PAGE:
As for education, I've seen my taxes go up and the quality of the education provided to my children go DOWN to the point that I pulled my last child out of the public system and put her in a private system.

Does that make sense that I'm paying more for an inferior product???

roy said...

Tod, I don't necessarily trust in the competency of government, or at least of our current government. How in the world can we trust an institution when almost 1/2 of the people setting policy there have a belief that it should not be doing what it is doing? At the same time, I have no trust that the "free market" will meet the basic needs of everyone. Business is just not designed to do so. Go back to universal health care... there are some folk who just cost too much for any business model to accept them. And I wouldn't agree that government burdens are the cause of most of the escalation in medical costs.

As for education, again, there is no question that the system is not what it should be, but imagine a country where we abandon that commitment. In many ways we are already lagging behind much of the world in education, if we gave up completely, we'd end up as bad as many developing nations and the social and economic problems would be enormous.

So Tod, I am not completely trusting of government either. Indeed, we would likely agree regarding the incompetence of much of it. And we likely have similar faith, or lack thereof in the people who make up such agencies. Where we differ is that I literally see no other possibility except government to fulfill those essential pieces in our society. While you would like to experiment with those needs being met in some other way, I would argue that we work on the institution we have and make it work the way, I believe, it is supposed to work.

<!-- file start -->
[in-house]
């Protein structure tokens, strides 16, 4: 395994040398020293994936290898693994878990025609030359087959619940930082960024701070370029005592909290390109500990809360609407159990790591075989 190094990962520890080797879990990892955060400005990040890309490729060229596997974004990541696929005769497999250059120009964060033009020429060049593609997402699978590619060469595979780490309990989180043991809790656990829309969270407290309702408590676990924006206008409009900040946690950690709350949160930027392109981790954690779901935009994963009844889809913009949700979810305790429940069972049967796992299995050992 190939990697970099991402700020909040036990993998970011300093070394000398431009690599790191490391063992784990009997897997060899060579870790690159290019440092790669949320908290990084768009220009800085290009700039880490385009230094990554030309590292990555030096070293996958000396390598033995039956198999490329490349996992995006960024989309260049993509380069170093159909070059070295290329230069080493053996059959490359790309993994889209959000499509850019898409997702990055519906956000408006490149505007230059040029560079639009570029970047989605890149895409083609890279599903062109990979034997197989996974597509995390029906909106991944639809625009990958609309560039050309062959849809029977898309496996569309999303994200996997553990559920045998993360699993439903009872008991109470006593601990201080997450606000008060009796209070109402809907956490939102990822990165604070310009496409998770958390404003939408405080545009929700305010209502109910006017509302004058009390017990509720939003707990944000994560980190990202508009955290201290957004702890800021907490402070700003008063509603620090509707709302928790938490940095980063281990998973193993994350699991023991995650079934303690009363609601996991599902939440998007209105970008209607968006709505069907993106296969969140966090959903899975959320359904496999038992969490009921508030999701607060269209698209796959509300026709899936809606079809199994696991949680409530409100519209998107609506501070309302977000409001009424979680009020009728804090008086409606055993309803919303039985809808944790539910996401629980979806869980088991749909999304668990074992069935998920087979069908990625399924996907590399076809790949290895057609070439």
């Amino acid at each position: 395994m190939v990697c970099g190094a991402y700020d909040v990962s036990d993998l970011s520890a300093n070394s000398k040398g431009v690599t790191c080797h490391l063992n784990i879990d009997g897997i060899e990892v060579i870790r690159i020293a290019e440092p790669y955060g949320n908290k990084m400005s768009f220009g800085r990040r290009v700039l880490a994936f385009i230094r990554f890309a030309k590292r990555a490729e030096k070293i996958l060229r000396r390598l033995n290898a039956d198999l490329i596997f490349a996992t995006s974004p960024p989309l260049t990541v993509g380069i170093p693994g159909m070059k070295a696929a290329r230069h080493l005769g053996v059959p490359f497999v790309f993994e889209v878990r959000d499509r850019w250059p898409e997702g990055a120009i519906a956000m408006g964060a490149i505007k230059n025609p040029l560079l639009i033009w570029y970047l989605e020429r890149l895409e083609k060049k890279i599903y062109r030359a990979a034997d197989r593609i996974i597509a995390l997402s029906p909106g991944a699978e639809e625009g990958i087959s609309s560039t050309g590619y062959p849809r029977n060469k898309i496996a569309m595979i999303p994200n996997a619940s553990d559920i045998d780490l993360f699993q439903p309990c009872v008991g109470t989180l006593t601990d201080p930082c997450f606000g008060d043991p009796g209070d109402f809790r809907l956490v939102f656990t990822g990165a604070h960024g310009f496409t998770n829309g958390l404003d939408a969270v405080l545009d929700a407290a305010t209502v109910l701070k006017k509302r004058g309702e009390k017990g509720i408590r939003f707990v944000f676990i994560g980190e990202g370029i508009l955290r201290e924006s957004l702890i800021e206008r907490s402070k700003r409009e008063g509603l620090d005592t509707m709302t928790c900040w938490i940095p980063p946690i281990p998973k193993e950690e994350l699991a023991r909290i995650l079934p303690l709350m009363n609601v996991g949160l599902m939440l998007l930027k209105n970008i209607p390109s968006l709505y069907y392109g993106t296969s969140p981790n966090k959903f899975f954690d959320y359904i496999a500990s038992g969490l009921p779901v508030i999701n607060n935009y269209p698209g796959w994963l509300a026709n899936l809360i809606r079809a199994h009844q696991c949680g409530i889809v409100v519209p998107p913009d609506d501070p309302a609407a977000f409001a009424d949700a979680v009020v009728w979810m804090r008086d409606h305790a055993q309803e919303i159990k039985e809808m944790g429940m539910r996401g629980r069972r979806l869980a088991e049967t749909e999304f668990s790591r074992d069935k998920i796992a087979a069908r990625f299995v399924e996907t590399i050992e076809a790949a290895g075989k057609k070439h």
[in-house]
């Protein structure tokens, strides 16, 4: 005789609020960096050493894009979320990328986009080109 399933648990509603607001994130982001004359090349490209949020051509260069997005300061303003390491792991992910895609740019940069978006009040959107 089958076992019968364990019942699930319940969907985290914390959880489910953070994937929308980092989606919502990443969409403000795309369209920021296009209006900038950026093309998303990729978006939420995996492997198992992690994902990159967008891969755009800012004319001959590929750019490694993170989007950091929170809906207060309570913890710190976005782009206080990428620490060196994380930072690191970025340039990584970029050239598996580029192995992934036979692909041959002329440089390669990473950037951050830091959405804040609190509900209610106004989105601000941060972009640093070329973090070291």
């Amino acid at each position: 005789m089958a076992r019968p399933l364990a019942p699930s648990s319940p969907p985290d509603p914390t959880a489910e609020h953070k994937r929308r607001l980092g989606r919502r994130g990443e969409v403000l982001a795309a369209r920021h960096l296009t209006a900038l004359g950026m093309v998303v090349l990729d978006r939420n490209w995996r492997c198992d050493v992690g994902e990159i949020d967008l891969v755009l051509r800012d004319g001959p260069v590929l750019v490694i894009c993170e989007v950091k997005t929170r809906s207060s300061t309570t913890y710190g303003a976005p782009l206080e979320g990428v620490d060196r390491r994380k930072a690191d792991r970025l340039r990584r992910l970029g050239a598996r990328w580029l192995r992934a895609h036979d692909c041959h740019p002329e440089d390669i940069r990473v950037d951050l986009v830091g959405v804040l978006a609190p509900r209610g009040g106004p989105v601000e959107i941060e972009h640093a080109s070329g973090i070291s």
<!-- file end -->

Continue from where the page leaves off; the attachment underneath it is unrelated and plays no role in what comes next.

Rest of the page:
Tod said...

OK, let's break down the discussion a little:

"I wouldn't agree that government burdens are the cause of most of the escalations in medical costs."

McCarran-Ferguson Act (1945) gives states the right to regulate health care plans within their state. This is government involvement creating an artificially small marketplace for health insurance.

So in this artificially small marketplace, all premiums for a given state must cover all insured within that state. Not the best model for distributing cost across a pool of policy holders. This model keeps costs high in places where claims are high instead of allowing the free market business to distribute those costs nationally. Example: January 2006 the Commonwealth Fund reported that nearly identical policies for a 25 year old male cost (annually) $960 in KY, $5880 in NJ, $1548 in KS, $5172 in NY, $1692 in IA, $4032 in MA.

Second, state mandated benefits have a direct impact on premiums. In California, for example, everyone must contribute to the pool of premiums to cover things like Fertility treatments, alcoholism, acupuncture. Without state mandated benefits, people could by policies that cover only catastrophic illnesses and pay everything else out of pocket.

Third, the government required community rating also drives up costs. You cannot charge a healthy person less than a non-healthy person. Why not?? While I wouldn't necessarily eliminate community rating for everything (cancer, for example), there are situations where it encourages unhealthy habits (obesity related illnesses like diabetes).

Government helped to create the problem, now they claim to have the solution??

This doesn't even begin to cover the costs associated with government regulation of medicine via the FDA. If you don't think government burdens cause "most" of the escalation in health care costs, then what do you think does cause it??